Do bilingual Filipinos enjoy an advantage?

Cordillera Day 2004 with "Tarzan" (Jim Bakker) and Sr. Genny

This blog piece grew from my comment on a humorous post of an FB friend about the bilingualism that comes so naturally to young children growing up in bilingual environments. The humor arose from a meme triggered by a viral news piece, about Princess Charlotte of Wales speaking two languages at age two—to which someone retorted that this was usual among immigrant children but didn’t hug the headlines because they were poor (unlike children of famous royalty).

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Romancing the sword (4)

This is Part 4 of a multi-part essay written for my “Pathless Travels” column. It was originally published in Northern Weekly Dispatch, 21 Aug 2005, and which I then reposted a few months later on my defunct blog hosted at Blogspot. Read Part 1 here, Part 2 here, and Part 3 here.
The year was 2005, and the GMA broadcast network had scored a big hit with the sword-and-sorcery TV series Encantadia. Sword battle movies were on the comeback trail worldwide, from Hollywood to China, and the genre seemed to appeal to Filipino sensitivities. But does it really unlock insights to our own history? From our rich historical military legacy as a people, are we learning anything practical and applicable to our own times?

Suicide volunteers had their limbs and torsos tightly bound in fibrous cloth or leather strips. Then, on signal, they assaulted the enemy lines with kampilan, kalis or bolo tied with thongs to the wrist of each hand, as they shouted “Allah’u akbar!” or “Mabuhay ang Pilipinas!” or simply “Tadtad!” Illustration is by Ellsworth Young, from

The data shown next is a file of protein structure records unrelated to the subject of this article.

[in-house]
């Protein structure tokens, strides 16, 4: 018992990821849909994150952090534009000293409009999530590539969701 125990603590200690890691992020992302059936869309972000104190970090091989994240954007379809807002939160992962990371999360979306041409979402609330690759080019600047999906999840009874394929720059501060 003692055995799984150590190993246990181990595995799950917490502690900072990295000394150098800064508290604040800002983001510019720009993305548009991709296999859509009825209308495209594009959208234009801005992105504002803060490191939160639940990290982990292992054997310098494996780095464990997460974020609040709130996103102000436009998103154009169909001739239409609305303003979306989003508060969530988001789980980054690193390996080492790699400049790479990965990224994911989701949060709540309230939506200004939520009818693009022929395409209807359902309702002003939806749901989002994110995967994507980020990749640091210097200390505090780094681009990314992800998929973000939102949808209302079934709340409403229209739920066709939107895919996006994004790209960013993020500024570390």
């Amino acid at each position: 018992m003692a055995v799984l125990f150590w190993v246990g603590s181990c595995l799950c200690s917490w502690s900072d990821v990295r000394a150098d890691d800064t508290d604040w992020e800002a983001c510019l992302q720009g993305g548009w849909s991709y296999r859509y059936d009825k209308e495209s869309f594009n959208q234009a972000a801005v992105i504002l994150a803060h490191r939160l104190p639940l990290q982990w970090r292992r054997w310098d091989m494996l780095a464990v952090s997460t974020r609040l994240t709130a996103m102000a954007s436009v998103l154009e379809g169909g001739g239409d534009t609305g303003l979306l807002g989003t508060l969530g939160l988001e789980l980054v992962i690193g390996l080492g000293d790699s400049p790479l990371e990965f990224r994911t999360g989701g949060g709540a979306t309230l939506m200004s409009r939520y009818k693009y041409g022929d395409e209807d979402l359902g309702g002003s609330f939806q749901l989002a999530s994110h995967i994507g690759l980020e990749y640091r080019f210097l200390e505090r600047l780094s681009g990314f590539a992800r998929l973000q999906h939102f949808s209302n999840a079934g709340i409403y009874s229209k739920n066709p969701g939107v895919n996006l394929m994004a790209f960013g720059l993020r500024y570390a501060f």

I hope that you, most patient readers, have followed me thus far. Maybe you get in a vague way what I’m trying to say but can’t pin it down. Some of you might suspect that this is merely a nostalgia trip that meanders from one hazy idea to the next. So let me try and summarize the whole nebulous thought in one short paragraph:

War is too important to society to be left only to the professional soldiery. It must be the serious and routine business of the whole citizenry. Let us learn from our rich military legacy, not just through films and books, but by preserving and using what is still of practical use. Continue reading “Romancing the sword (4)”

Fake Spanish freaks, stay away!

dictionary image
I threw a little farkin' title up there, so I'll have your attention when I lash away at ignorant mongers of fake loan words from Spain. Sometimes it's a simple matter of looking up the word in the dictionary, for the correct range of meanings, or if it exists at all as a word.

No, this isn’t an ultra-nationalist or racist rant, and sorry if the title sounds that way. In fact, right now I’m having a long and lovely affair with (or rather, rediscovery of) Spanish culture and language. I threw a little farkin’ title up there, so I’ll have your attention when I lash away at ignorant mongers of fake loan words from Spain.

Continue reading “Fake Spanish freaks, stay away!”